• While A Haunt for Beasts is in play, each enemy cannot take more than 4 damage each round.

These statistics assume a setup for 1 player, meaning that one copy of Torech Gorgor Patrol and one side-quest are already in play. You can see that the spread of encounter card types is pretty equal between enemies and locations, which gives you the best chances at clearing the side-quests. The encounter deck has many cards with high threat, so you must be prepared to send more characters to the quest to clear side-quests and make enough progress on the main quest.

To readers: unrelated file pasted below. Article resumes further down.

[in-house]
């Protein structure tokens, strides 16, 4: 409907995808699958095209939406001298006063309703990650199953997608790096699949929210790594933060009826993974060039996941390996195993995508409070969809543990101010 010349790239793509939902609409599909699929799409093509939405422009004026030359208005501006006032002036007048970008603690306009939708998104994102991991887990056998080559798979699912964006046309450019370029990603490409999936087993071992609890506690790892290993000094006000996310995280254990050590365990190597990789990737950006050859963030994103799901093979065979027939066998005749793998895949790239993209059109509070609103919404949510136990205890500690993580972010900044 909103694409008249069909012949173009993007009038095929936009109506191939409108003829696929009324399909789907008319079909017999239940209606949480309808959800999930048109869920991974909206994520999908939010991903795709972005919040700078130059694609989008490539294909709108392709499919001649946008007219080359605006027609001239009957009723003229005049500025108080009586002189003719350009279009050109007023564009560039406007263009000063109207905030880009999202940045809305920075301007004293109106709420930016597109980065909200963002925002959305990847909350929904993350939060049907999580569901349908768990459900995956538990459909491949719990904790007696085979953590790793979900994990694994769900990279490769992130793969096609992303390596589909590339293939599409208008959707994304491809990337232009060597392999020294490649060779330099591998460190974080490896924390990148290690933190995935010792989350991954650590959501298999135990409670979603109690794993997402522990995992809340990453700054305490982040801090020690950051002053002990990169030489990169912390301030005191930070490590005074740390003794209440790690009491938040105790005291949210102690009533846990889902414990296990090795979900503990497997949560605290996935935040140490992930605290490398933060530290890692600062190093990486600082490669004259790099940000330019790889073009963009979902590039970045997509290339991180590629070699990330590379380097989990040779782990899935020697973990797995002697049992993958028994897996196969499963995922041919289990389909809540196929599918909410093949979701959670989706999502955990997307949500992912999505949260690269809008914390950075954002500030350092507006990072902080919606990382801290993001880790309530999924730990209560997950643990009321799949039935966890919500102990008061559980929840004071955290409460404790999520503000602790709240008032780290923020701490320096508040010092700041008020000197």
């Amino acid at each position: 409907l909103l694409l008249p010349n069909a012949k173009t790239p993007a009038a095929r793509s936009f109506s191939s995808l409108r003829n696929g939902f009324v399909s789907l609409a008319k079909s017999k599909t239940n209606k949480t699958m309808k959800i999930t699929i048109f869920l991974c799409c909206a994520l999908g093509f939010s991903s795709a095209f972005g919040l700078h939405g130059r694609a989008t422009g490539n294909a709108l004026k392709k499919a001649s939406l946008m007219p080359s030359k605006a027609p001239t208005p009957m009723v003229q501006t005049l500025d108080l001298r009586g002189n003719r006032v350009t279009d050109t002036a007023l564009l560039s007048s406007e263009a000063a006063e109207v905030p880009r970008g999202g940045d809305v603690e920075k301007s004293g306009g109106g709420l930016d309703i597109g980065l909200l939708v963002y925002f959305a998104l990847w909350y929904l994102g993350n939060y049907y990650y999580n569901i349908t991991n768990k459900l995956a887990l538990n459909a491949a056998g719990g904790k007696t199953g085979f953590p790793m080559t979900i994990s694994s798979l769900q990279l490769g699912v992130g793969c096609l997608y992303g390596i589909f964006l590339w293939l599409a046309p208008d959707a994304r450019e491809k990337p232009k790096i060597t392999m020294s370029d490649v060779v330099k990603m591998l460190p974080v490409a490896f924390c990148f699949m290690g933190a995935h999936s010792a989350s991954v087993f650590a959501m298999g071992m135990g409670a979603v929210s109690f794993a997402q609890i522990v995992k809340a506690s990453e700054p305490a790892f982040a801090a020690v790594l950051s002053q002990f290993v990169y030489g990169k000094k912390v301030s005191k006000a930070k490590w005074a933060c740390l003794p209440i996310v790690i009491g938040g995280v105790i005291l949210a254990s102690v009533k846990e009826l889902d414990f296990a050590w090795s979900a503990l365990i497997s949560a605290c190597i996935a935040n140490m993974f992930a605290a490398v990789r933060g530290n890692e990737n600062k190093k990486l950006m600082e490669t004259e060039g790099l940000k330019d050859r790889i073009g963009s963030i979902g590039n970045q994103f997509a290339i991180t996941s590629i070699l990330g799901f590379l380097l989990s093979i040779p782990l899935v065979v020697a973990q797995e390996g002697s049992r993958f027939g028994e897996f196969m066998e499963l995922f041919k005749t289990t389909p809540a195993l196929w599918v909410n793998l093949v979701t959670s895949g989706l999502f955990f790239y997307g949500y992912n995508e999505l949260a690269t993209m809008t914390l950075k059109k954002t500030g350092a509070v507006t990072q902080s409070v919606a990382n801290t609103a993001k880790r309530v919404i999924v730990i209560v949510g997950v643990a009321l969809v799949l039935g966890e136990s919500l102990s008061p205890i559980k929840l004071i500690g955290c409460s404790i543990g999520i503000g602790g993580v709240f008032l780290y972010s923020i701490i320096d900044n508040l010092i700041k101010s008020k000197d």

There is a whole host of evil creatures living under these mountains. Not only do the Nameless enemies make a return from the Dwarrowdelf cycle, but you will also be fighting werewolves, as well as your traditional Orc and Troll enemies. This variety of enemies makes it very difficult to get Rossiel her defence, as almost every enemy has a unique trait.